Contact: Billy Kirk, Public Information Specialist
Jackson Hole Fire/EMS is celebrating the recent graduation of two paramedic students, Henry Cadwalader and Austin Sessions. Both are full-time firefighters with the department who have spent the last 16 months completing pre-requisites and 1,500 hours of paramedic course work, culminating in National and Wyoming paramedic licensure.
The rural nature of this area often makes gaining higher education challenging. Henry and Austin benefited from pre-requisite courses offered through Central Wyoming College, as well as the formal paramedic program offered to rural areas through Weber State University’s distance program. The Weber State program consisted of participation in a live video class two nights a week for six months, followed by completion of clinical rotations. This clinical time involved over 240 hours of practical skills at Utah hospitals followed by 480 hours of field internships with paramedic preceptors in both Logan, UT, and here in Jackson.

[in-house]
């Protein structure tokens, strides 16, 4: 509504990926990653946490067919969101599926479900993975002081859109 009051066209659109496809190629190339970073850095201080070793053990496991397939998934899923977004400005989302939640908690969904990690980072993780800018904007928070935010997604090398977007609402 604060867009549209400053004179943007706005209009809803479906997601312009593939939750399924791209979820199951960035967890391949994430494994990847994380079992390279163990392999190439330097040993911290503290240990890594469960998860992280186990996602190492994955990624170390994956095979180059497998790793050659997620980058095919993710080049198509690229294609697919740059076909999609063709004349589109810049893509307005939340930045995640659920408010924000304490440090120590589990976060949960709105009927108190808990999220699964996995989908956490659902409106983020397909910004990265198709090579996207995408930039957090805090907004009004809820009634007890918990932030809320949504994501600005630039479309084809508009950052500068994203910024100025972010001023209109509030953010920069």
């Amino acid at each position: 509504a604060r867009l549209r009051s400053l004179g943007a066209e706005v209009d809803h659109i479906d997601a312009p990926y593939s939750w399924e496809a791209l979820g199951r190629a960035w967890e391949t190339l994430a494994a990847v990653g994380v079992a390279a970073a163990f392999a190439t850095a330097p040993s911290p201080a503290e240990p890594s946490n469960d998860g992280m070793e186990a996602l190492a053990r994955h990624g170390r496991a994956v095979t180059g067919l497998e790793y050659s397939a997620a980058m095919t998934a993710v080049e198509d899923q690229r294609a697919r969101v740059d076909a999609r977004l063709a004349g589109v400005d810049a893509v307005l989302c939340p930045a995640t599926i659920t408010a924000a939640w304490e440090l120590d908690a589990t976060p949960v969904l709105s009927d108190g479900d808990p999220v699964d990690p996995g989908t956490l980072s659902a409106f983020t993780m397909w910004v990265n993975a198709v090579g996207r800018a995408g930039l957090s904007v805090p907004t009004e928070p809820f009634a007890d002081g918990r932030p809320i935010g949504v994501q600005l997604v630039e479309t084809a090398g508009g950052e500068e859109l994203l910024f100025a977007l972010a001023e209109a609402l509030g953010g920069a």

Jackson Hole Fire/EMS firefighter/paramedics provide a wide variety of services on a daily basis to community members and visitors. Firefighter/paramedics must be able to solve problems and think on their feet while maintaining their composure during extremely stressful situations. Despite their intense line of work, JH Fire/EMS firefighter/paramedics are also caring and compassionate patient advocates. Whether responding to a vehicle crash on the highway, a structure fire, or a call for medical assistance in a home, every person who calls 911 expects the responders to have the highest level of training and expertise possible.
Jackson Hole Fire/EMS would also like to express appreciation to the Community Foundation of Jackson Hole for providing grant assistance for the paramedic training through their Competitive Grant Program.
“We are all excited to have Henry and Austin join our 11 existing firefighter/paramedics in providing excellent emergency patient care to our community,” said Chief Brady Hansen. “Their paramedic skills will undoubtedly contribute to saving lives, particularly in the outlying areas of our community, where transport times can be lengthy.”
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